Strategic investment in 15 promising technologies could help make the world better prepared and equipped to prevent future infectious disease outbreaks from becoming catastrophic events – according to a new report.
The study, conducted by a team of researchers at the Johns Hopkins Center for Health Security, is among the first to assess technologies for the purpose of reducing GCBRs – a special category of risk defined previously by the center as threats from biological agents that could lead to sudden, extraordinary, widespread disaster beyond the collective capability of national and international organizations and the private sector to control.
“While systems to respond [to an outbreak] are in place in many areas of the world, traditional approaches can be too slow or limited in scope to prevent biological events from becoming severe, even in the best of circumstances,” wrote the center authors. “This type of response remains critically important for today’s emergencies, but it can and should be augmented by novel methods and technologies to improve the speed, accuracy, scalability, and reach of the response.”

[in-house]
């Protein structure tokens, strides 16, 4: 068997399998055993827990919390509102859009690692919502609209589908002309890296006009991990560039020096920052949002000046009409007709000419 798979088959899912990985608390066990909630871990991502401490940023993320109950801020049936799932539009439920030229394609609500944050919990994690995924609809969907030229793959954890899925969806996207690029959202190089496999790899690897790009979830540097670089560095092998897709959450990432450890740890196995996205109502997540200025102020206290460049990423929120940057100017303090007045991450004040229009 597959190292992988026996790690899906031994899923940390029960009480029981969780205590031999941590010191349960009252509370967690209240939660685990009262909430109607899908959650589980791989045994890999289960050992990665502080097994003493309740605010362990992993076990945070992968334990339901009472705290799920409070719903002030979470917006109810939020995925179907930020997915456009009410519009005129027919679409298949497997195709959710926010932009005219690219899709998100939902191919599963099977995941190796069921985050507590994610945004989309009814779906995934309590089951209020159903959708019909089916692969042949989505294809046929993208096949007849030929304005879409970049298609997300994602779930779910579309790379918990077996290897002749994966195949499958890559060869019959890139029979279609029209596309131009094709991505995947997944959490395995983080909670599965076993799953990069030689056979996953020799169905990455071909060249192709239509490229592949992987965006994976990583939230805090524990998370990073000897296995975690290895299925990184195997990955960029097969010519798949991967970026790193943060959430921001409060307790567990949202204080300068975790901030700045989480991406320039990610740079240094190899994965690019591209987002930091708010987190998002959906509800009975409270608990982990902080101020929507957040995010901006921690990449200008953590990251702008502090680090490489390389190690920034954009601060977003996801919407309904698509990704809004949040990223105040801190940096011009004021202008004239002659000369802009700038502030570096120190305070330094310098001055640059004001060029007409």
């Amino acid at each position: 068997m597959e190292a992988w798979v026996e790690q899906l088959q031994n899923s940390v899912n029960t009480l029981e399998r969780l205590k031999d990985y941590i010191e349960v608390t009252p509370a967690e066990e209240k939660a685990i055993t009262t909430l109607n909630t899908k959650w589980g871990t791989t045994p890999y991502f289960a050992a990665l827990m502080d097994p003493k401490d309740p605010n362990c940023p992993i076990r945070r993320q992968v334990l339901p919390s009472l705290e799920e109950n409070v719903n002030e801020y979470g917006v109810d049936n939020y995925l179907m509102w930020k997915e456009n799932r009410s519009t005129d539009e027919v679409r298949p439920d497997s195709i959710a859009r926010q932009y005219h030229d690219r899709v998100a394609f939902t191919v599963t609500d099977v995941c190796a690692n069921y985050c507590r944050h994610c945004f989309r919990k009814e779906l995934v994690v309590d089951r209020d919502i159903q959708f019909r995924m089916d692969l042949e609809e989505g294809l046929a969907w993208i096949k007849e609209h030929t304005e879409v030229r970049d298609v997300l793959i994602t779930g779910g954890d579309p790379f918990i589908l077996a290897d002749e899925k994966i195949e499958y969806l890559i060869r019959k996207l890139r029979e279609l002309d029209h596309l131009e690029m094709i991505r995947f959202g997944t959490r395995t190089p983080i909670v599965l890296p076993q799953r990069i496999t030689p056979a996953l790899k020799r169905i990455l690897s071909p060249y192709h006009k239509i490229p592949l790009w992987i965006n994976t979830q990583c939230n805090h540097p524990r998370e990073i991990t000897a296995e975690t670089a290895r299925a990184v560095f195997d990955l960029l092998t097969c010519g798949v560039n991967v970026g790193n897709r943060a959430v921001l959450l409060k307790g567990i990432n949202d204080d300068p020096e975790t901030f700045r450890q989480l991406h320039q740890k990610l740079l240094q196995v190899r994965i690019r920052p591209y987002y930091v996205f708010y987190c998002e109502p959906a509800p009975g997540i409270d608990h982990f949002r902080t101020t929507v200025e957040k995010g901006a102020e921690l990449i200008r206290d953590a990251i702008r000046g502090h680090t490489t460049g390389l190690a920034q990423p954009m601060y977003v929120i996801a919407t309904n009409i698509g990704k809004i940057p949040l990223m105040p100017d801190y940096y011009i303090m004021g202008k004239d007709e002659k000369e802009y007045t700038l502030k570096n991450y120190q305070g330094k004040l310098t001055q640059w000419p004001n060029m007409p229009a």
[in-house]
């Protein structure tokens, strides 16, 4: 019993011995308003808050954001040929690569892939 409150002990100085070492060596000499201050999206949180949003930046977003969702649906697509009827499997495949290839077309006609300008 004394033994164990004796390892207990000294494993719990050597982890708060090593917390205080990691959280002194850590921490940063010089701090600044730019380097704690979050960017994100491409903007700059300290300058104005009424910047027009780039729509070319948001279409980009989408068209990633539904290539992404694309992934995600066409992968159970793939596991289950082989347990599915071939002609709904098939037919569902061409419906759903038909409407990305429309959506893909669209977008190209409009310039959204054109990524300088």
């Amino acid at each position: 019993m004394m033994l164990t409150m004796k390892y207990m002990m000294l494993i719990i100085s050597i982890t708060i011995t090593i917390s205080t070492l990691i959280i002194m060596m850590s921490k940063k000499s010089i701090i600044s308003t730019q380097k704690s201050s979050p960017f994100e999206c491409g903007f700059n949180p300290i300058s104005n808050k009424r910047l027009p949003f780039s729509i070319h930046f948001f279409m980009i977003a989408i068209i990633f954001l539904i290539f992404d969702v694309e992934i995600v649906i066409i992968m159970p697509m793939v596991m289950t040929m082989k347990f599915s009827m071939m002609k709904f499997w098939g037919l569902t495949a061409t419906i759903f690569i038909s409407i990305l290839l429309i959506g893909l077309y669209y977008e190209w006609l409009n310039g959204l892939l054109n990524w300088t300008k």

Through an extensive literature review and interviews with more than 50 experts, the center project team identified 15 example technologies and grouped them into 5 broad categories that are significantly relevant to public health preparedness and response: